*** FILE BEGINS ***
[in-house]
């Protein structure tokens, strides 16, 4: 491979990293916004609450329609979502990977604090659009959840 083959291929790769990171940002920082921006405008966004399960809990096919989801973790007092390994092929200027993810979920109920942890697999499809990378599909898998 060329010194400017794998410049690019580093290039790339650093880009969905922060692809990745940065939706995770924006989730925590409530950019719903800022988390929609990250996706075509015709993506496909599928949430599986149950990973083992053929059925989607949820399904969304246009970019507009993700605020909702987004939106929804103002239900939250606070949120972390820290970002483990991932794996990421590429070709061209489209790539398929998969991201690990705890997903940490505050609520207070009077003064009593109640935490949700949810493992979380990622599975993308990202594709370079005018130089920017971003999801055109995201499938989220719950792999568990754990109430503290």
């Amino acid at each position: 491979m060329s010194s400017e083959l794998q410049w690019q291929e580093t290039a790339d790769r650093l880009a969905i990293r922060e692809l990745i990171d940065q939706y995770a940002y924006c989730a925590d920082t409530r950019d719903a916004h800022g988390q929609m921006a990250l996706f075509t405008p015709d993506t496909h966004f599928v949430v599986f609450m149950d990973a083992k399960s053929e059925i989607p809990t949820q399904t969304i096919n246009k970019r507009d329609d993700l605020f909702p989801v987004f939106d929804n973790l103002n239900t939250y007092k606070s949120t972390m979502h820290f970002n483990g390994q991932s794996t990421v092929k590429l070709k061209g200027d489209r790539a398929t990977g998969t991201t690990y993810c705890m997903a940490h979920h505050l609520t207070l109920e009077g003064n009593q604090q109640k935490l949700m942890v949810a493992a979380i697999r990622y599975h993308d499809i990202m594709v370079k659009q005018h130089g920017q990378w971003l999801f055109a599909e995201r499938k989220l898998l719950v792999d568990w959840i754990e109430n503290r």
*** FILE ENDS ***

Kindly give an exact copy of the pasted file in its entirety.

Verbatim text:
[in-house]
């Protein structure tokens, strides 16, 4: 491979990293916004609450329609979502990977604090659009959840 083959291929790769990171940002920082921006405008966004399960809990096919989801973790007092390994092929200027993810979920109920942890697999499809990378599909898998 060329010194400017794998410049690019580093290039790339650093880009969905922060692809990745940065939706995770924006989730925590409530950019719903800022988390929609990250996706075509015709993506496909599928949430599986149950990973083992053929059925989607949820399904969304246009970019507009993700605020909702987004939106929804103002239900939250606070949120972390820290970002483990991932794996990421590429070709061209489209790539398929998969991201690990705890997903940490505050609520207070009077003064009593109640935490949700949810493992979380990622599975993308990202594709370079005018130089920017971003999801055109995201499938989220719950792999568990754990109430503290």
């Amino acid at each position: 491979m060329s010194s400017e083959l794998q410049w690019q291929e580093t290039a790339d790769r650093l880009a969905i990293r922060e692809l990745i990171d940065q939706y995770a940002y924006c989730a925590d920082t409530r950019d719903a916004h800022g988390q929609m921006a990250l996706f075509t405008p015709d993506t496909h966004f599928v949430v599986f609450m149950d990973a083992k399960s053929e059925i989607p809990t949820q399904t969304i096919n246009k970019r507009d329609d993700l605020f909702p989801v987004f939106d929804n973790l103002n239900t939250y007092k606070s949120t972390m979502h820290f970002n483990g390994q991932s794996t990421v092929k590429l070709k061209g200027d489209r790539a398929t990977g998969t991201t690990y993810c705890m997903a940490h979920h505050l609520t207070l109920e009077g003064n009593q604090q109640k935490l949700m942890v949810a493992a979380i697999r990622y599975h993308d499809i990202m594709v370079k659009q005018h130089g920017q990378w971003l999801f055109a599909e995201r499938k989220l898998l719950v792999d568990w959840i754990e109430n503290r």